The reason for selective involvement of intermediate and vellus-like follicles of the frontal margin and the eyebrows is unknown. Frontal fibrosing alopecia may represent a variety of lichen planopilaris with selective involvement of certain androgen-dependent areas. The effectiveness of finasteride to arrest the disease progression in some patients, and the predominance of the disease in postmenopausal women, may imply a hormonal basis for frontal fibrosing alopecia. [7]

Some reports indicate that the epidemiology of frontal fibrosing alopecia strongly suggests a role for environmental factors, and the occurrence in families may simply indicate exposure to common triggers such as dioxine-like chemicals. [2] Withdrawal of candersartan or atorvastatin was not attempted for our patient, as there is a lack of evidence regarding drug involvement in frontal fibrosing alopecia, and they were part of treatment for metabolic syndrome.

Association of autoimmune diseases with frontal fibrosing alopecia is rare with scarce reports of connective tissue disease and higher frequency of serum autoantibodies such as antinuclear antibodies. [7] Higher frequencies of serum autoantibodies have been detected in patients with oral lichen planus. [8] Thyroid dysfunction and vitiligo are more frequently associated with frontal fibrosing alopecia. [9] We were unable to find any previous reports of atrophic gastritis with positive antiparietal gastric cell antibodies in a patient with frontal fibrosing alopecia. Whether these two immune-mediated diseases are related or if it is merely coincidental is unknown to date and more studies should be performed.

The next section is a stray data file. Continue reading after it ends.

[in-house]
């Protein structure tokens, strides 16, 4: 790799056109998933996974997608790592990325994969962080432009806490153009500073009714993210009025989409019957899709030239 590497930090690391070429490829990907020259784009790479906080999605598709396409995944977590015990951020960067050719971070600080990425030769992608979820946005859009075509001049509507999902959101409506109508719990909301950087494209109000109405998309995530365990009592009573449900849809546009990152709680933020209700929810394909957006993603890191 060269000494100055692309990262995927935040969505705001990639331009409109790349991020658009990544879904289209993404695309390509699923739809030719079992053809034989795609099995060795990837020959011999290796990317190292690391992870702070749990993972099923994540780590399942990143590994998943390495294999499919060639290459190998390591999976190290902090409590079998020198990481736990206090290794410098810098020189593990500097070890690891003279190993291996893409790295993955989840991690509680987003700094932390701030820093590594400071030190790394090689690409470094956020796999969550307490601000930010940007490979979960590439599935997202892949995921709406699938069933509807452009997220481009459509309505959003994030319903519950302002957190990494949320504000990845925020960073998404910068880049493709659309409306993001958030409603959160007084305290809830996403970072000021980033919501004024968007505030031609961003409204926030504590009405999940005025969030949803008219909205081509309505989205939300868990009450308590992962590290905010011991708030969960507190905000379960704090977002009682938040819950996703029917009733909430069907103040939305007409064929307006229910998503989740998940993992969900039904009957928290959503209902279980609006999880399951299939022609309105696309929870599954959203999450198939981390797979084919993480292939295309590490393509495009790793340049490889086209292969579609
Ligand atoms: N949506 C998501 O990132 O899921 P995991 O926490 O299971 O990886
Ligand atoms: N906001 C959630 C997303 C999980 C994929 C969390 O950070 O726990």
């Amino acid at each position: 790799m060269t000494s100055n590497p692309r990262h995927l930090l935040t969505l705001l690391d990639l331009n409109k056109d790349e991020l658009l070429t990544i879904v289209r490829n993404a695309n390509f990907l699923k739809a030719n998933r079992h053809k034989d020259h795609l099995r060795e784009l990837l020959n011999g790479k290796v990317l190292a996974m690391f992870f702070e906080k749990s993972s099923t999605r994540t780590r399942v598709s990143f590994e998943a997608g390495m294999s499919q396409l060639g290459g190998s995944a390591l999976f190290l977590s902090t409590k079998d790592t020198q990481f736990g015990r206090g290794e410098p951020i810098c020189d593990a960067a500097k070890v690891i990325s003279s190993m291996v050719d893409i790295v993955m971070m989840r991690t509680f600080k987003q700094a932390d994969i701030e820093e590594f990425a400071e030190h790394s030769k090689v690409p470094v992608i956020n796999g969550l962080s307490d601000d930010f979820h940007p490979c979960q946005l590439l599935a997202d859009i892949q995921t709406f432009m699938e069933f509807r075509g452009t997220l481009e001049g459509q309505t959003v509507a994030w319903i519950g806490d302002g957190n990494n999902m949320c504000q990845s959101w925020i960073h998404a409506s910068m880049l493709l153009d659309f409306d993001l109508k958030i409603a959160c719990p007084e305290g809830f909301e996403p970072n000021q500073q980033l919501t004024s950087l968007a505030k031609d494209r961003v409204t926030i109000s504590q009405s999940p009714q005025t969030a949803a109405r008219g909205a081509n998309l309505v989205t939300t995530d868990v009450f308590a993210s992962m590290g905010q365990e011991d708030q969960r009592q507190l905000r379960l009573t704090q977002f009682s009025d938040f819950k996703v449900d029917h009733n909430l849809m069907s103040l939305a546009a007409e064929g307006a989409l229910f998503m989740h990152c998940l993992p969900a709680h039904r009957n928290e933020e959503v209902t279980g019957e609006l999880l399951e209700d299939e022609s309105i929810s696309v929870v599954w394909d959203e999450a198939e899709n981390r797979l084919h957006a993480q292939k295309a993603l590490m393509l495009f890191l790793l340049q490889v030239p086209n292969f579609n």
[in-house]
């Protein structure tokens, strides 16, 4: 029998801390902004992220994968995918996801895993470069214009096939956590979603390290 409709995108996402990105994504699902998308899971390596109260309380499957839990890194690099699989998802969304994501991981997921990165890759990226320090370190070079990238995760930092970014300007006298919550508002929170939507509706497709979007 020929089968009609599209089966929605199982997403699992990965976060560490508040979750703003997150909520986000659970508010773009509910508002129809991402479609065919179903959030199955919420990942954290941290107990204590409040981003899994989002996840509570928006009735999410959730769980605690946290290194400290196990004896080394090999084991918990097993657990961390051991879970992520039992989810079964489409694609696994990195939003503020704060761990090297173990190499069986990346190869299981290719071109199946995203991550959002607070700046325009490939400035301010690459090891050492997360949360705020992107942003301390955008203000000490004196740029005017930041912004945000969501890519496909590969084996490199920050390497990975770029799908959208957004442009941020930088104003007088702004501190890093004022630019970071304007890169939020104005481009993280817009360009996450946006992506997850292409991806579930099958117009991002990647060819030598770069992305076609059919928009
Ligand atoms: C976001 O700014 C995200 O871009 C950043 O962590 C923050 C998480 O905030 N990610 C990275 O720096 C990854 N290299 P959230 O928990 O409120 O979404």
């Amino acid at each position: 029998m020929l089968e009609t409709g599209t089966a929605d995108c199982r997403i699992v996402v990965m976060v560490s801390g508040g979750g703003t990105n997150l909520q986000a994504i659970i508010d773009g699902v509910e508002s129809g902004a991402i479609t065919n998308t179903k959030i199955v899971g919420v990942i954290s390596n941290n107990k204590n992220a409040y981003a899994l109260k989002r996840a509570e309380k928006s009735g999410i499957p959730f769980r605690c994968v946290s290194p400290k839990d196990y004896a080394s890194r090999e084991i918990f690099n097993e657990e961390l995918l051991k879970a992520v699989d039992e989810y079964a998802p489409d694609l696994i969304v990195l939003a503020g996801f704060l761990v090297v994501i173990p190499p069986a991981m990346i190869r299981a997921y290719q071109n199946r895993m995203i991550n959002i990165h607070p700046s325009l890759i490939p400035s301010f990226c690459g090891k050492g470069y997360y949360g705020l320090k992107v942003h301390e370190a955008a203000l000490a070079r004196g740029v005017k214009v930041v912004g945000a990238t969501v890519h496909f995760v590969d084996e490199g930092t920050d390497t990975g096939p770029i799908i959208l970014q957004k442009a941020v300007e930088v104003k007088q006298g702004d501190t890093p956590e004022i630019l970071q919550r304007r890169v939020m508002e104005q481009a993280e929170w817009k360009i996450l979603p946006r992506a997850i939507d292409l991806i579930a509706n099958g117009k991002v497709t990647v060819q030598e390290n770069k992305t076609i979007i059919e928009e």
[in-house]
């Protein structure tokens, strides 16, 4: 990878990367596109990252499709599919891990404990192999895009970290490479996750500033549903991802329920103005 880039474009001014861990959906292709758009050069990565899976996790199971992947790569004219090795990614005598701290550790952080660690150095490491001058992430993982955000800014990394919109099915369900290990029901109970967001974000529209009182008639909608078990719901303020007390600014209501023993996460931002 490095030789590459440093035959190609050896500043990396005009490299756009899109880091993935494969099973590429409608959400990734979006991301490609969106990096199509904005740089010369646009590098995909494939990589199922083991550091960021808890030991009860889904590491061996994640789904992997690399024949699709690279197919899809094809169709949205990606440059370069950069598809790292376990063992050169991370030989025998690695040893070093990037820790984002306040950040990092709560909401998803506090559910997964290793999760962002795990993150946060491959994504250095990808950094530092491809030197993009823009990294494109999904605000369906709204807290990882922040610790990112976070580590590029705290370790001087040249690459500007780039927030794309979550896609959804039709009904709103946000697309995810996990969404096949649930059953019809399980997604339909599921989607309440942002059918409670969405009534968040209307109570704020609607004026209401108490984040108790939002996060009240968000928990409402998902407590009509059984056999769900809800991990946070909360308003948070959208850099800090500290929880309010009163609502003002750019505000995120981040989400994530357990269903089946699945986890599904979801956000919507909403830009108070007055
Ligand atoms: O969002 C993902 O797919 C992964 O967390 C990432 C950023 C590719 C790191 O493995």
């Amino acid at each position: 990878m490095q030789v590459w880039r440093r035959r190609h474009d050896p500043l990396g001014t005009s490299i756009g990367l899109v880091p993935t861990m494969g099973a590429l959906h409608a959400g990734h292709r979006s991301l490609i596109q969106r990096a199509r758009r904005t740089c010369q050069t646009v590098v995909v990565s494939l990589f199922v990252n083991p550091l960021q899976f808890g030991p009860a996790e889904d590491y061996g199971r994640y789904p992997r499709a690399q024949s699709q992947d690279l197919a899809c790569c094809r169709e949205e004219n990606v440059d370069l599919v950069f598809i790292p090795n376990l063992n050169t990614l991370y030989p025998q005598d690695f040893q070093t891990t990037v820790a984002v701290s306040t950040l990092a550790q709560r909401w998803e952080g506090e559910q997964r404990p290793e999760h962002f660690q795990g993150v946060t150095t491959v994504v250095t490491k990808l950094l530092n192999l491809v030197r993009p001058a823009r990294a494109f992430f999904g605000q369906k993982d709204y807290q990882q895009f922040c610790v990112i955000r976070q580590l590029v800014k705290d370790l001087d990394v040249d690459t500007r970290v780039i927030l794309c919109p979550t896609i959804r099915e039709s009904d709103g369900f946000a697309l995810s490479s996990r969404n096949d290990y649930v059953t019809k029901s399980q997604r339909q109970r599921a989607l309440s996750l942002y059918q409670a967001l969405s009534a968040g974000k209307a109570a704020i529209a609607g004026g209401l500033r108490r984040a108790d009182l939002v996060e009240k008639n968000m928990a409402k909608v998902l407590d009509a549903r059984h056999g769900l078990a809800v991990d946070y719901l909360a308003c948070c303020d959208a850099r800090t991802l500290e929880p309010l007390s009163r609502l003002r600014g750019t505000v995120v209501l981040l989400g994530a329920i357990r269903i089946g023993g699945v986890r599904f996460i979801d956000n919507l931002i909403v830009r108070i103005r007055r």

Lichen planopilaris was initially described by Pringle in 1895, and is considered to be the most frequent cause of adult primary scarring alopecia. The classical form commonly involves the vertex, but any region of the scalp can be affected. Typical papules of lichen planus are not observed in the scalp. Frontal fibrosing alopecia and lichen planopilaris cannot be differentiated on histologic or immunohistochemical criteria. [10] Both disorders show an inflammatory lymphocytic infiltrate involving the isthmus and infundibulum of the hair follicles, with some apoptotic cells and concentric fibrosis around the hair follicles, as noted in our case.

Familial lichen planus is uncommon, the prevalence has been reported to be 1.5% [11] and 28 pedigrees have been reported. [12] Copeman et al. [13] found an association of HLA-B7 in familial cases but not in sporadic cases. Other associations include HLA-DR1, which seems to be correlated with peptide anchorage and presentation of specific T helper lymphocytes. [14] HLA testing revealed HLA DRB1FNx01(04,13), DQB1FNx01(03:02,06) in both patients, supporting the idea that these diseases may share a common genetic predisposition, and may represent different clinical variants probably influenced by environmental or hormonal factors.